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LinkedIn vs. Facebook…please stop comparing the two, as they serve different purposes.

I was recently part of a discussion on LinkedIn concerning whether or not people should be devoting time to both of these popular social networks (Facebook and LinkedIn) or allocate their time to one. My answer was as follows:

I have been using Facebook since its infancy primarily as a personal social networking tool as opposed to business. That’s what it was initially created to be and what it did best (i.e. a way for college students and alumni to stay in touch). It has evolved tremendously and spread like wildfire. Now it is the primary means that my demographic uses to stay in touch with one another and be “in-the-loop” at all times.

The business world has quickly caught on and is trying to make use of Facebook’s power, especially now that the floodgates have opened and users can create their own Facebook applications.

I find it a bit concerning, yet at the same time exciting that my Personal life is now being blurred with my Work life as clients (who are typically in an older demographic than myself) are starting to send me Facebook “friend” requests. To date, all of my 286 “friends” have been actual friends, acquaintances and family. Business contacts are now starting to leak in, which is not always a good thing (I wrote a blog entry on this topic last week).

That being said, Facebook is a great way for businesses to form specific communities. For instance, instead of having an online forum on your website, just tell clients to join your official company Facebook group where they can post/blog/comment/rant/share/tag to their hearts desire (why not, it’s free!).

I think LinkedIn serves a completely different purpose than Facebook and thus you should dedicate resources to both. The main difference is that LinkedIn was created for BUSINESS. It makes it harder for anyone to just join your network. Users can’t actually request to be in your network unless they know your email AND you let them. It is up to the LinkiedIn community to keep it that way and not just let anyone join their networks. I think the whole “3 degree concept is genius” especially when applied to business networking and helping to advance careers.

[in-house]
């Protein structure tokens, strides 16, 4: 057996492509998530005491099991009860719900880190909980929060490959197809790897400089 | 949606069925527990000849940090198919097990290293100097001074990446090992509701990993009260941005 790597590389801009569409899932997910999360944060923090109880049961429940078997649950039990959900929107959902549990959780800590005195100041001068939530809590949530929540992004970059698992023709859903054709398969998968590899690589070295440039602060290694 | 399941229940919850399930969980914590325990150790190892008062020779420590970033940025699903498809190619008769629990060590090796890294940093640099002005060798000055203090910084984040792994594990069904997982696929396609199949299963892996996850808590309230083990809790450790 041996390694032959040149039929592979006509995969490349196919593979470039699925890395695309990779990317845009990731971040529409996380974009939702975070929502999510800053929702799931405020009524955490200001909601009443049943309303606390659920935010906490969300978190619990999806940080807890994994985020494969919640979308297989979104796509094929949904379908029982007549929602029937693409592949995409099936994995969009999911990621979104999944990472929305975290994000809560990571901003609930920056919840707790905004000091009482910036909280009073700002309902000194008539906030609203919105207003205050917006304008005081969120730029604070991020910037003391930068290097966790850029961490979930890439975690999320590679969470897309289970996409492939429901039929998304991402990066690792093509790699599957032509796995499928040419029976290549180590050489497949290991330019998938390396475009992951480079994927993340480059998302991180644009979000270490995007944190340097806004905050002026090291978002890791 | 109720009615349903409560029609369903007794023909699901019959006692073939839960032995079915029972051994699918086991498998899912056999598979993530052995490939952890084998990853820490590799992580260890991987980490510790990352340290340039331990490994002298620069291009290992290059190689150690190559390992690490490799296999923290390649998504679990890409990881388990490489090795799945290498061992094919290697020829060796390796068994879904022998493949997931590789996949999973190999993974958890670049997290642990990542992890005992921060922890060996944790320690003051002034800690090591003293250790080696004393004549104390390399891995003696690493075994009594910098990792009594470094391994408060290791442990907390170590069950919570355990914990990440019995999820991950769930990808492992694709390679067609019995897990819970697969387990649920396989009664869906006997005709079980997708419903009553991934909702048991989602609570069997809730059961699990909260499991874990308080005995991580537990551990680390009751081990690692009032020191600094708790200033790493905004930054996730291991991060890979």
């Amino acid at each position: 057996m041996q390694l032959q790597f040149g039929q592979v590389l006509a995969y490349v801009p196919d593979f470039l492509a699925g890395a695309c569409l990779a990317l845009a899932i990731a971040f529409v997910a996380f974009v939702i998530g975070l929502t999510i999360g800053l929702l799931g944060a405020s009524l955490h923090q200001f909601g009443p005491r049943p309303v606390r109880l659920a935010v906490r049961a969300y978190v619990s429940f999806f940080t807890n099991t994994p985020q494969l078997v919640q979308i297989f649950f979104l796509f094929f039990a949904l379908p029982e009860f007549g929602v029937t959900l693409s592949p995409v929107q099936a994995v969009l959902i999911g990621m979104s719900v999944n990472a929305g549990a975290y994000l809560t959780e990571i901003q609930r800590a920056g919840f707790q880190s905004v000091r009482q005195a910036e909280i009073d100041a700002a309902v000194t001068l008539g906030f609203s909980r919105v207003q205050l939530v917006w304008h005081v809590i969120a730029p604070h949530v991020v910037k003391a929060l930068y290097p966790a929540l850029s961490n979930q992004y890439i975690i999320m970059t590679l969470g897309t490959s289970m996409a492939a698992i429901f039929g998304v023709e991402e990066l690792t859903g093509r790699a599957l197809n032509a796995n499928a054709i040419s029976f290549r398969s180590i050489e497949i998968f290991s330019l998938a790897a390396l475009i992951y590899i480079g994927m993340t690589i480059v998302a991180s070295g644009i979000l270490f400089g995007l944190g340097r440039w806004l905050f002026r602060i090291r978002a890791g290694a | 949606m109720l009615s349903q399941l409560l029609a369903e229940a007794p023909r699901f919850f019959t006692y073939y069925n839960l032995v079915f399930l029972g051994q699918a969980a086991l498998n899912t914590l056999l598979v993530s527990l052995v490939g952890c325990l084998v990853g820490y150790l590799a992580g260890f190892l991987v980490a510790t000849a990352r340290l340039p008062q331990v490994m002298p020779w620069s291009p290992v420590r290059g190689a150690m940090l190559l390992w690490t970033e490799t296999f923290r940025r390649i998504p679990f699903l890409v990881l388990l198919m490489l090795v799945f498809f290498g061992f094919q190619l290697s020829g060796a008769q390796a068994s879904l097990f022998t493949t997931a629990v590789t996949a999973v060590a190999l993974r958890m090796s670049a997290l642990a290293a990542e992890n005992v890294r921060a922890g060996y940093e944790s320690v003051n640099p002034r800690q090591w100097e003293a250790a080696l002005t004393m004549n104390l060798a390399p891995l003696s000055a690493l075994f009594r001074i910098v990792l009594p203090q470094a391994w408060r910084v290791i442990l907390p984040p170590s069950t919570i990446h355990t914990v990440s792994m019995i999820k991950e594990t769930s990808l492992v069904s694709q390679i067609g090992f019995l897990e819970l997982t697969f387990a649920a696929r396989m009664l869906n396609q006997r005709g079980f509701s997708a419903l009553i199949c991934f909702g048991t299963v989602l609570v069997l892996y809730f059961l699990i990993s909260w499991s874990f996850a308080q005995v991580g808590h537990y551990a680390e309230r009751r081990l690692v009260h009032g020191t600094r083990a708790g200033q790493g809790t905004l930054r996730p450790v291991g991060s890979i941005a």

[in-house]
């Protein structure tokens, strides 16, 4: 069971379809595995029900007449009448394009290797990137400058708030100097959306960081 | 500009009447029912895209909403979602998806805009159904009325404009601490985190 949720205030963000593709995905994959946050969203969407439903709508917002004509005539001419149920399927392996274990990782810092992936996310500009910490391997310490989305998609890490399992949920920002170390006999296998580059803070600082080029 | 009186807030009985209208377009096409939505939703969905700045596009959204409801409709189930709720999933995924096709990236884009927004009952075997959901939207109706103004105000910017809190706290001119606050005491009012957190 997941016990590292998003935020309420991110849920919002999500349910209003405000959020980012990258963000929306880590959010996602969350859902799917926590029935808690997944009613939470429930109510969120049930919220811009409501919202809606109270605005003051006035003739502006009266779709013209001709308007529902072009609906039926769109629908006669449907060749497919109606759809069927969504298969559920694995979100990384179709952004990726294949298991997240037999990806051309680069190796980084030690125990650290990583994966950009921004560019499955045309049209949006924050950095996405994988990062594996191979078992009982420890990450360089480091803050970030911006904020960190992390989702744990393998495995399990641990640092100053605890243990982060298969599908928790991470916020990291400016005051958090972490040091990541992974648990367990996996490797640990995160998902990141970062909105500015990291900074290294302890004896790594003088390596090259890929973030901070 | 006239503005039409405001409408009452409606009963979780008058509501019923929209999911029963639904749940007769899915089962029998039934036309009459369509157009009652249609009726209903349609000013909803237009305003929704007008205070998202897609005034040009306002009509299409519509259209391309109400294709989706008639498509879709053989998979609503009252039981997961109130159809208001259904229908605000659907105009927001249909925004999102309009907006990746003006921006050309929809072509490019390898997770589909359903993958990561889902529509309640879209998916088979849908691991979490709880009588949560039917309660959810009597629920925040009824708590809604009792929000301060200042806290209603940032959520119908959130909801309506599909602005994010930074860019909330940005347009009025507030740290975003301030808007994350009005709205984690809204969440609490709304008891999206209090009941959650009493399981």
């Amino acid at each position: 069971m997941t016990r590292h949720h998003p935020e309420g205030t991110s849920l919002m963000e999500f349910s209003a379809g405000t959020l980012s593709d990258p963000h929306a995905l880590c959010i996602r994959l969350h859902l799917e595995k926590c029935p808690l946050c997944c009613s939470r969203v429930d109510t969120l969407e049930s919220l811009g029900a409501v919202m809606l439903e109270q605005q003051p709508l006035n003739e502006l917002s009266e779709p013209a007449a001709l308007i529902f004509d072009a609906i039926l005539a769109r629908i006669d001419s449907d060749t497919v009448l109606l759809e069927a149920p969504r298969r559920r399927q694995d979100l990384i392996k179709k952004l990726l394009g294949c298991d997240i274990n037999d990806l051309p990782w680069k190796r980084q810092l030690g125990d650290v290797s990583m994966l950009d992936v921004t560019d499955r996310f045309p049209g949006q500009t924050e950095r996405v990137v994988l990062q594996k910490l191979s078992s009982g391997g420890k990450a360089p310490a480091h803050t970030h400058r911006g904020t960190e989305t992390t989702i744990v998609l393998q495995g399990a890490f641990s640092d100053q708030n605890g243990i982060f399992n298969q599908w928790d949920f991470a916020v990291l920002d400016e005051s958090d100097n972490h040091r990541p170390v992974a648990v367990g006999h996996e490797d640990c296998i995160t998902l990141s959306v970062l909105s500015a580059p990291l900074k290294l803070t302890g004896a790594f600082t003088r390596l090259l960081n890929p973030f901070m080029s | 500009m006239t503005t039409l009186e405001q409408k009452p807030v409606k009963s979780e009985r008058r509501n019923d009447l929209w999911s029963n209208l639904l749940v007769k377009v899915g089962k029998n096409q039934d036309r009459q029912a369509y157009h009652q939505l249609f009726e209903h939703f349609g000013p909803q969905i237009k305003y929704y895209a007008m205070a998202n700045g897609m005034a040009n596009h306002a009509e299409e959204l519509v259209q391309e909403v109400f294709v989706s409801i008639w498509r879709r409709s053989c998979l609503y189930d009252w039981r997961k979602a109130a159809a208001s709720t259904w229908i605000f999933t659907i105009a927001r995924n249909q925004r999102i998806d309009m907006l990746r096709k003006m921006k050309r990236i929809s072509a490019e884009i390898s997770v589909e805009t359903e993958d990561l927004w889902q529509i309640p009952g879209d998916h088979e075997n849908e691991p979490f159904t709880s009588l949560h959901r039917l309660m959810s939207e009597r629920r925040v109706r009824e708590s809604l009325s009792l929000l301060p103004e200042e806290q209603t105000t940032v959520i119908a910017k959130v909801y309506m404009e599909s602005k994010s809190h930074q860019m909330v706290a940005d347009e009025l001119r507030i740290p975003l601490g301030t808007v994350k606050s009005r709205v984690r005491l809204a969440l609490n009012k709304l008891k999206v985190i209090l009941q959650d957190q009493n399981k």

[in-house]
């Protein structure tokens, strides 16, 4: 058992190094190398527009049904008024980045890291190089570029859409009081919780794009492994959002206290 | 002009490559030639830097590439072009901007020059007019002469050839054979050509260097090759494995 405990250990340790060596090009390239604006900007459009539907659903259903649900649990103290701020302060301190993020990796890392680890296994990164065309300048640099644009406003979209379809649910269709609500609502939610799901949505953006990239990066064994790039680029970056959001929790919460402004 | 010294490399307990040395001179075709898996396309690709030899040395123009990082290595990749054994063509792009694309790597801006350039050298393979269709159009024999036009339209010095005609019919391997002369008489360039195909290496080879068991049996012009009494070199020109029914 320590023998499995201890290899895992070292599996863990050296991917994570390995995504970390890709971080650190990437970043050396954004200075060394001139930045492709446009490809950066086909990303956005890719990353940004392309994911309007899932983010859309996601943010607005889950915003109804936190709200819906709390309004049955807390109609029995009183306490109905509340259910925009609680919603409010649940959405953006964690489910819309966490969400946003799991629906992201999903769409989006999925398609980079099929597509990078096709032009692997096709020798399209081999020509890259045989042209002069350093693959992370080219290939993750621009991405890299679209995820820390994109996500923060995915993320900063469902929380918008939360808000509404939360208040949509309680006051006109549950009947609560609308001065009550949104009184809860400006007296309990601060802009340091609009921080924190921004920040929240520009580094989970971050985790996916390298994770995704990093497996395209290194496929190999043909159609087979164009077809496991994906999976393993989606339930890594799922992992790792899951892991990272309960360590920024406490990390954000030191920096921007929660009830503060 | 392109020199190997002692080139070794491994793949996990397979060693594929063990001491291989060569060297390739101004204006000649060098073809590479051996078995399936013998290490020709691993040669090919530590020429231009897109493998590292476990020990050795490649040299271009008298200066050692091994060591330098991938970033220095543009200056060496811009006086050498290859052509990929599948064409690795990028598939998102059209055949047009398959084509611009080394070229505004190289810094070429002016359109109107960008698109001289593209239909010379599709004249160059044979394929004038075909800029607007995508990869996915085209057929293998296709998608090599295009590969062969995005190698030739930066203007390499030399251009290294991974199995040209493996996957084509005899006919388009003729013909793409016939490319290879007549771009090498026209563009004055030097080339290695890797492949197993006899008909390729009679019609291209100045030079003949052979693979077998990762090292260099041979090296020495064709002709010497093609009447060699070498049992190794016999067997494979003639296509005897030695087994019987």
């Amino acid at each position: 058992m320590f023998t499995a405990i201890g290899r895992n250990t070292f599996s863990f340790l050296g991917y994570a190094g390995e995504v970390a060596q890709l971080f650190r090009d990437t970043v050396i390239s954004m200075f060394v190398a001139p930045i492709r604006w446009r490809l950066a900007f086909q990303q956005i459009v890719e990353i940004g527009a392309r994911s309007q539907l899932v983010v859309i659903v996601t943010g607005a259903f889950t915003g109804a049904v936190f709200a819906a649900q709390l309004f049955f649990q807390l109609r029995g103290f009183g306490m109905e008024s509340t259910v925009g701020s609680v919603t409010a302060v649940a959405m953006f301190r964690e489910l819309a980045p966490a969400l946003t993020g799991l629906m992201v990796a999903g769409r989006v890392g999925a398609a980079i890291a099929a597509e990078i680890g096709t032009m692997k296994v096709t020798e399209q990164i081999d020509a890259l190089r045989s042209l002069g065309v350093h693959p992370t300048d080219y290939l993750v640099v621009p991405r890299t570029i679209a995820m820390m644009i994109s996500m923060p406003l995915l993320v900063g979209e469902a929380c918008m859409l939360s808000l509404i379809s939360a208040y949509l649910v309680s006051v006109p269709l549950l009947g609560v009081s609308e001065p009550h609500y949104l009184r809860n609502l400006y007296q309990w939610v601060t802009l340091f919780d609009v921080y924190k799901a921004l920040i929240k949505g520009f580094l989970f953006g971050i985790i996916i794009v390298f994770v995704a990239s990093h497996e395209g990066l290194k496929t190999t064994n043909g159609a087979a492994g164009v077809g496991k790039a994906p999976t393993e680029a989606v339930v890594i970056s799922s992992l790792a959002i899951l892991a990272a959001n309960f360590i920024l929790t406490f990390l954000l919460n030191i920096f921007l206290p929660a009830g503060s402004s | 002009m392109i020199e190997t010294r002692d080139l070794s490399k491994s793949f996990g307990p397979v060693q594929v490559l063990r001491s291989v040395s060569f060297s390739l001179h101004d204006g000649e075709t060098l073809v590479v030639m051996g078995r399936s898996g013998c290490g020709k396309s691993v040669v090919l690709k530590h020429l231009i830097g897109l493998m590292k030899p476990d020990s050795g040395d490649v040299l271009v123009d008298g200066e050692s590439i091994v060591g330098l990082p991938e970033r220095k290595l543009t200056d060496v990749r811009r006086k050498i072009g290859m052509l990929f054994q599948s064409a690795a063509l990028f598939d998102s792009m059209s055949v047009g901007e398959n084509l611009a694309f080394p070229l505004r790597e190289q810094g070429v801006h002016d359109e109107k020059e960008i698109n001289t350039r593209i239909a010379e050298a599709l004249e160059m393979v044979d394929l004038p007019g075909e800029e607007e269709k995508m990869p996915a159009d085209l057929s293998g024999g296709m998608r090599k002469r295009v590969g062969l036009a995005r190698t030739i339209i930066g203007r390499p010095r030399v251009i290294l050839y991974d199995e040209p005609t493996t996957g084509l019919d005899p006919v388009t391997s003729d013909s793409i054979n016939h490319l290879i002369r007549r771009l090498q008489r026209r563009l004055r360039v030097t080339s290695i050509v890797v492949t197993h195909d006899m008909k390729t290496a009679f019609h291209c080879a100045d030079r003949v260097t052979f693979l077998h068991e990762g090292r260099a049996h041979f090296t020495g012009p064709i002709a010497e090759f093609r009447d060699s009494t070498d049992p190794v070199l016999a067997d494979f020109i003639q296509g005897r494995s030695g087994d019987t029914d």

In Facebook, when you connect to existing long time users, you will find much more of a blend of their personal lives mixed into their profiles (maybe even more than you would like to know, like those bachelor party photos of you tagged by your friends).

My recommendation: Treat LinkedIn as you would treat your offline “quality” business contacts and leads. A place where you can ask expert questions and have expert replies. The functionality of LinkedIn will improve over time, so that should not be an issue. For now, let’s keep dedicating time to the LinkedIn community and it’s official purpose, which is to provide an effective platform for all types of professionals to connect with one another.

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One Comment

  1. dafranks

    “The main difference is that LinkedIn was created for BUSINESS.” Many people are using Linked In to connect with their co-workers. “By the way, did you know that networking expert Jan Vermeiren has written a book about LinkedIn? It is called “How to REALLY use LinkedIn” (see: http://www.how-to-really-use-linkedin.com) He also gives away a free light version and access to webinars.”

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